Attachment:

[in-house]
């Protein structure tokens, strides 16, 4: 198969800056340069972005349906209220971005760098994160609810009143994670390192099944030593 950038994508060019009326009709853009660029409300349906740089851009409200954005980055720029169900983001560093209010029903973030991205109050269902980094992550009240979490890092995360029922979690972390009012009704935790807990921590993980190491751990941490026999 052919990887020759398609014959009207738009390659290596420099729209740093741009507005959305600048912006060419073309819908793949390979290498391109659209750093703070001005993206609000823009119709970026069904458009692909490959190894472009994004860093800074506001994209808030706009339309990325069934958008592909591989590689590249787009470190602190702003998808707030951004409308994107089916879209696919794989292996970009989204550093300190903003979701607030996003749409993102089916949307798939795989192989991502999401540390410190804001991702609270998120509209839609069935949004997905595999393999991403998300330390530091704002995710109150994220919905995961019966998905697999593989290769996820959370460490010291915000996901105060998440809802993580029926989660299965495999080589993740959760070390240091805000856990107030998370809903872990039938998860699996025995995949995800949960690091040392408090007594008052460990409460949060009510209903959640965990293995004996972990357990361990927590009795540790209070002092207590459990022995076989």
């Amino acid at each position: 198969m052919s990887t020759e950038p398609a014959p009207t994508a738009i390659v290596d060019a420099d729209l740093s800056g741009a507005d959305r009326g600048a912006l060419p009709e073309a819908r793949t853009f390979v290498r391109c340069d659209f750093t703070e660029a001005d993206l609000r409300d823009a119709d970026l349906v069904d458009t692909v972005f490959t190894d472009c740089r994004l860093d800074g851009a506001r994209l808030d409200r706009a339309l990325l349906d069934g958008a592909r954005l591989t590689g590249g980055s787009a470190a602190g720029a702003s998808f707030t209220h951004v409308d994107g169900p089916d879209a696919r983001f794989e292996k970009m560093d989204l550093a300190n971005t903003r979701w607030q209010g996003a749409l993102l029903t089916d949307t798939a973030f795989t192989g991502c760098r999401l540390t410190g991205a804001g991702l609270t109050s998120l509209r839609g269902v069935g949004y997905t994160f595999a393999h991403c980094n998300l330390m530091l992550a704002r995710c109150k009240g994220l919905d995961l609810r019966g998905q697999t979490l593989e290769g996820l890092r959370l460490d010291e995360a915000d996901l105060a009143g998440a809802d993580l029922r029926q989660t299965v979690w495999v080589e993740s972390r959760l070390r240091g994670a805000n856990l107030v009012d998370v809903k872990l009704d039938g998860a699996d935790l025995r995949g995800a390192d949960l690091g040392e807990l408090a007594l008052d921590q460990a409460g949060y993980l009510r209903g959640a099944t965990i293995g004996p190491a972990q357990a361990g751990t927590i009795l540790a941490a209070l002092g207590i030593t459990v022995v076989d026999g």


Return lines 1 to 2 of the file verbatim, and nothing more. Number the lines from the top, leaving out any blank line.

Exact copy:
[in-house]
């Protein structure tokens, strides 16, 4: 198969800056340069972005349906209220971005760098994160609810009143994670390192099944030593 950038994508060019009326009709853009660029409300349906740089851009409200954005980055720029169900983001560093209010029903973030991205109050269902980094992550009240979490890092995360029922979690972390009012009704935790807990921590993980190491751990941490026999 052919990887020759398609014959009207738009390659290596420099729209740093741009507005959305600048912006060419073309819908793949390979290498391109659209750093703070001005993206609000823009119709970026069904458009692909490959190894472009994004860093800074506001994209808030706009339309990325069934958008592909591989590689590249787009470190602190702003998808707030951004409308994107089916879209696919794989292996970009989204550093300190903003979701607030996003749409993102089916949307798939795989192989991502999401540390410190804001991702609270998120509209839609069935949004997905595999393999991403998300330390530091704002995710109150994220919905995961019966998905697999593989290769996820959370460490010291915000996901105060998440809802993580029926989660299965495999080589993740959760070390240091805000856990107030998370809903872990039938998860699996025995995949995800949960690091040392408090007594008052460990409460949060009510209903959640965990293995004996972990357990361990927590009795540790209070002092207590459990022995076989």